• Cleaning: The regular and appropriate care and maintenance of weapons, ancillaries, and ammunition, as a mainstay of safety and operational effectiveness, might fall victim to sudden gaps in command chains, logistics staff, and weapons technicians. To mitigate these risks, refresher training for all users on weapons cleaning and maintenance could prove beneficial, as might ensuring adequate supplies of cleaning materials. Instigating regular weapon cleaning parades and protecting outdoor stocks of ammunition from climate extremes could also pay dividends.
Source: Oisin Dawson

Hygiene factors

Contaminated weapons and ammunition can lead to the spread of the virus. Adopting appropriate mitigating measures therefore merits appropriate attention.

  • Sanitization: From the information now emerging on the nature of COVID-19, it would seem that the virus is capable of being detected up to 72 hours after application to stainless steel and plastics[3]. If correct, it will be important to avoid weapons and ammunition becoming a source of transmission. Where practicable it would seem prudent to sanitize weapons, ancillaries, and ammunition — at the very least before transfers from person to person.
  • Restrictions: Armed Forces that allow individuals to take weapons and ancillaries back to their homes should consider suspending the practice to reduce potential vectors of virus transmission.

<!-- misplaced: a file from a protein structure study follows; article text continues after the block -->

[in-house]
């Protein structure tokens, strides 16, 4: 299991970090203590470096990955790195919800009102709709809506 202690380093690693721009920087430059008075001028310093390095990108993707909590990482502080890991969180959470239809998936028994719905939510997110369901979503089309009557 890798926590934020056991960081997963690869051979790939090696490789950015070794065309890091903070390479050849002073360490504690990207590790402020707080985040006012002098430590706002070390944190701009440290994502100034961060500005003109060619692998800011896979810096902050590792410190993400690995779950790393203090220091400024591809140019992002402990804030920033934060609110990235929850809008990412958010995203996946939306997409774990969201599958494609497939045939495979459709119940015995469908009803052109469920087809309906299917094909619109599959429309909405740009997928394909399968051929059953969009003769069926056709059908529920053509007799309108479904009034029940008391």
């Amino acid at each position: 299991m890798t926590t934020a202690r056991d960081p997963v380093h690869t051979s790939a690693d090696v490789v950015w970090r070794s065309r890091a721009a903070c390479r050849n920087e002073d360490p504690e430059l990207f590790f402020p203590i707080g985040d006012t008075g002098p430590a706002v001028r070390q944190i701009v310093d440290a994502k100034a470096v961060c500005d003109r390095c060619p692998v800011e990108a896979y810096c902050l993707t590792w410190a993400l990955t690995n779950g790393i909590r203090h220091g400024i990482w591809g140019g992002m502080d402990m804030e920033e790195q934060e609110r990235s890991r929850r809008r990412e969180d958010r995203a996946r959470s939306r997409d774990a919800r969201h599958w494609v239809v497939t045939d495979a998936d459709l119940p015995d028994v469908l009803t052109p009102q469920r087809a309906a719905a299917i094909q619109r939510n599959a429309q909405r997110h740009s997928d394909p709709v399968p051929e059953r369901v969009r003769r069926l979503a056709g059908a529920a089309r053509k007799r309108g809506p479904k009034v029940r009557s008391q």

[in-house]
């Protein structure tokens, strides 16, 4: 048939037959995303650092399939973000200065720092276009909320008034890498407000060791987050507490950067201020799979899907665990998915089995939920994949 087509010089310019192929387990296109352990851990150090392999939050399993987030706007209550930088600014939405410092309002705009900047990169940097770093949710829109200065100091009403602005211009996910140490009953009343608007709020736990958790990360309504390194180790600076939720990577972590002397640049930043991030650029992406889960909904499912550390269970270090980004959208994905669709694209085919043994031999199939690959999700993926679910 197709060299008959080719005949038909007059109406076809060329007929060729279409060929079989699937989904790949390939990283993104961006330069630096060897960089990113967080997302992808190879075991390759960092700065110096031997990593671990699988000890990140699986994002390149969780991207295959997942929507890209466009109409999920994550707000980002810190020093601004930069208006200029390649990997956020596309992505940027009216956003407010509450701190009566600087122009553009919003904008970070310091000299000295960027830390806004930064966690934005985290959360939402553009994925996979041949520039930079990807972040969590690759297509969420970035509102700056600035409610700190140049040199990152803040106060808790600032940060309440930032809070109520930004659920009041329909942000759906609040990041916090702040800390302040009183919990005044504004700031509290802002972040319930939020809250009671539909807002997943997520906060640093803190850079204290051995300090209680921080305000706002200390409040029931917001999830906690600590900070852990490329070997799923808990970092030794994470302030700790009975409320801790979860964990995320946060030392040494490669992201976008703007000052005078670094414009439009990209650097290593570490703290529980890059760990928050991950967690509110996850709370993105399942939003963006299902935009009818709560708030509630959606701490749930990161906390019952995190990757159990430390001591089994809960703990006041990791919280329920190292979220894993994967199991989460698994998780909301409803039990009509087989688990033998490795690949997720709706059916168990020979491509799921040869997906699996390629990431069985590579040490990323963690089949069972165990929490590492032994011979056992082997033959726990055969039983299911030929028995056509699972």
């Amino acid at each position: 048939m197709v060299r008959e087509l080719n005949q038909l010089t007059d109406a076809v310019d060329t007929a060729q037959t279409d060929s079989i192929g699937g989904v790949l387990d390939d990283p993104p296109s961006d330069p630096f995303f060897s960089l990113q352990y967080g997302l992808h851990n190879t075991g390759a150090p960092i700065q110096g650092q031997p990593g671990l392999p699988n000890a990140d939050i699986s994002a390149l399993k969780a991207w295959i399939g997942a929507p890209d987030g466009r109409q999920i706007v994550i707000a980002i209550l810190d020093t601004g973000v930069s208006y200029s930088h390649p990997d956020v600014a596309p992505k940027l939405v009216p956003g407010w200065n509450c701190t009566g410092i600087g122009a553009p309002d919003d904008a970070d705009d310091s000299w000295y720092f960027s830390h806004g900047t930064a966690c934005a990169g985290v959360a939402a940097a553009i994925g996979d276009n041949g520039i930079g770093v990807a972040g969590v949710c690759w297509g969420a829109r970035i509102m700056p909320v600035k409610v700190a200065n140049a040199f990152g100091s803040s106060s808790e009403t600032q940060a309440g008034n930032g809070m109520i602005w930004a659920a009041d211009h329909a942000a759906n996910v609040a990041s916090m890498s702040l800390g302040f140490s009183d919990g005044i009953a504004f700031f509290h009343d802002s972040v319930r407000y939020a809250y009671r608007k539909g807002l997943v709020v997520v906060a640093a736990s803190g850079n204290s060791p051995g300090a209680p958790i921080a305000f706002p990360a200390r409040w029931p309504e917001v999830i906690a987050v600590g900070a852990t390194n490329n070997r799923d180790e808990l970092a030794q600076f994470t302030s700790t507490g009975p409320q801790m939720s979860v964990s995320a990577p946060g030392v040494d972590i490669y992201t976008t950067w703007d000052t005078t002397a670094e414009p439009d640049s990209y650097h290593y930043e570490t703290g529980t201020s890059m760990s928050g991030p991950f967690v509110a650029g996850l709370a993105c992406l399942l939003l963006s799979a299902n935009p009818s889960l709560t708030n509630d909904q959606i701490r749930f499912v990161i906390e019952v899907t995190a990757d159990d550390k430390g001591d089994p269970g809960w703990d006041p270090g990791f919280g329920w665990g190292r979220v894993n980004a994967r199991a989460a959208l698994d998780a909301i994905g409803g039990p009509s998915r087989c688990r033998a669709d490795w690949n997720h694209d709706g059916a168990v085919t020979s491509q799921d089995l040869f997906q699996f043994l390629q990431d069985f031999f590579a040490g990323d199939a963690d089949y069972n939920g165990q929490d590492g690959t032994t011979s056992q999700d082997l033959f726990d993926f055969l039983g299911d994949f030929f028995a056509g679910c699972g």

Final thoughts

COVID-19 presents a multifaceted challenge, including to the safe and secure management of weapons and ammunition. We have here highlighted the problem and provided suggestions on actions to take at this critical time. The Survey will continue to monitor the situation closely and will issue further suggestions when we have new information to share.

Marco Baccini, an officer in the Swiss Armed Forces, and Oisin Dawson, an Ammunition Technical Officer, Irish Defence Forces, are the Survey’s weapons and ammunition management specialists.

Blog posts are intended as a way for various Small Arms Survey collaborators and researchers to discuss small arms- and armed violence-related issues, and do not necessarily reflect the views of either the Small Arms Survey or its donors.



[3] ‘Aerosol and surface stability of SARS-Cov-2 as compared with SARS-Cov-1’. The New England Journal of Medicine; 17 March 2020.